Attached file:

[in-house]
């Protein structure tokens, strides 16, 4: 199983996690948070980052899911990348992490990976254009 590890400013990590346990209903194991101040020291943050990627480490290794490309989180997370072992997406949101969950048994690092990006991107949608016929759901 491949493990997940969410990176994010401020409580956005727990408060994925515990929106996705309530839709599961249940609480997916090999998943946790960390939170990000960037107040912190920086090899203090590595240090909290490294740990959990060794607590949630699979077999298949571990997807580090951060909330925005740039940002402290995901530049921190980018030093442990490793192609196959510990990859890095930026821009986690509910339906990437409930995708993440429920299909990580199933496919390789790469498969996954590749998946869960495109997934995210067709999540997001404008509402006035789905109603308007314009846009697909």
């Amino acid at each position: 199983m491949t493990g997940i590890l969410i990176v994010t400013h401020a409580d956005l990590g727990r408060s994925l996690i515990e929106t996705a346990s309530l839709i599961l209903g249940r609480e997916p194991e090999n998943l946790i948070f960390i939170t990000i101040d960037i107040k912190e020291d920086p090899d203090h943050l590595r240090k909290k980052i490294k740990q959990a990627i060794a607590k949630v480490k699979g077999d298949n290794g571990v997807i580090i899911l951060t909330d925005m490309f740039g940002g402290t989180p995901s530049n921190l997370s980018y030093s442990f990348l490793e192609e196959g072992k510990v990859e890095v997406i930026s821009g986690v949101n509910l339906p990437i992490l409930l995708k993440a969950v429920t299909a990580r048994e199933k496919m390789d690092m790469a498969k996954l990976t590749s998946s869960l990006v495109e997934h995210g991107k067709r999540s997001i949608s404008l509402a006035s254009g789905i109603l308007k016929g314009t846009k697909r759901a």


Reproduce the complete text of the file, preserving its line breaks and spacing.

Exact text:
[in-house]
């Protein structure tokens, strides 16, 4: 199983996690948070980052899911990348992490990976254009 590890400013990590346990209903194991101040020291943050990627480490290794490309989180997370072992997406949101969950048994690092990006991107949608016929759901 491949493990997940969410990176994010401020409580956005727990408060994925515990929106996705309530839709599961249940609480997916090999998943946790960390939170990000960037107040912190920086090899203090590595240090909290490294740990959990060794607590949630699979077999298949571990997807580090951060909330925005740039940002402290995901530049921190980018030093442990490793192609196959510990990859890095930026821009986690509910339906990437409930995708993440429920299909990580199933496919390789790469498969996954590749998946869960495109997934995210067709999540997001404008509402006035789905109603308007314009846009697909």
């Amino acid at each position: 199983m491949t493990g997940i590890l969410i990176v994010t400013h401020a409580d956005l990590g727990r408060s994925l996690i515990e929106t996705a346990s309530l839709i599961l209903g249940r609480e997916p194991e090999n998943l946790i948070f960390i939170t990000i101040d960037i107040k912190e020291d920086p090899d203090h943050l590595r240090k909290k980052i490294k740990q959990a990627i060794a607590k949630v480490k699979g077999d298949n290794g571990v997807i580090i899911l951060t909330d925005m490309f740039g940002g402290t989180p995901s530049n921190l997370s980018y030093s442990f990348l490793e192609e196959g072992k510990v990859e890095v997406i930026s821009g986690v949101n509910l339906p990437i992490l409930l995708k993440a969950v429920t299909a990580r048994e199933k496919m390789d690092m790469a498969k996954l990976t590749s998946s869960l990006v495109e997934h995210g991107k067709r999540s997001i949608s404008l509402a006035s254009g789905i109603l308007k016929g314009t846009k697909r759901a």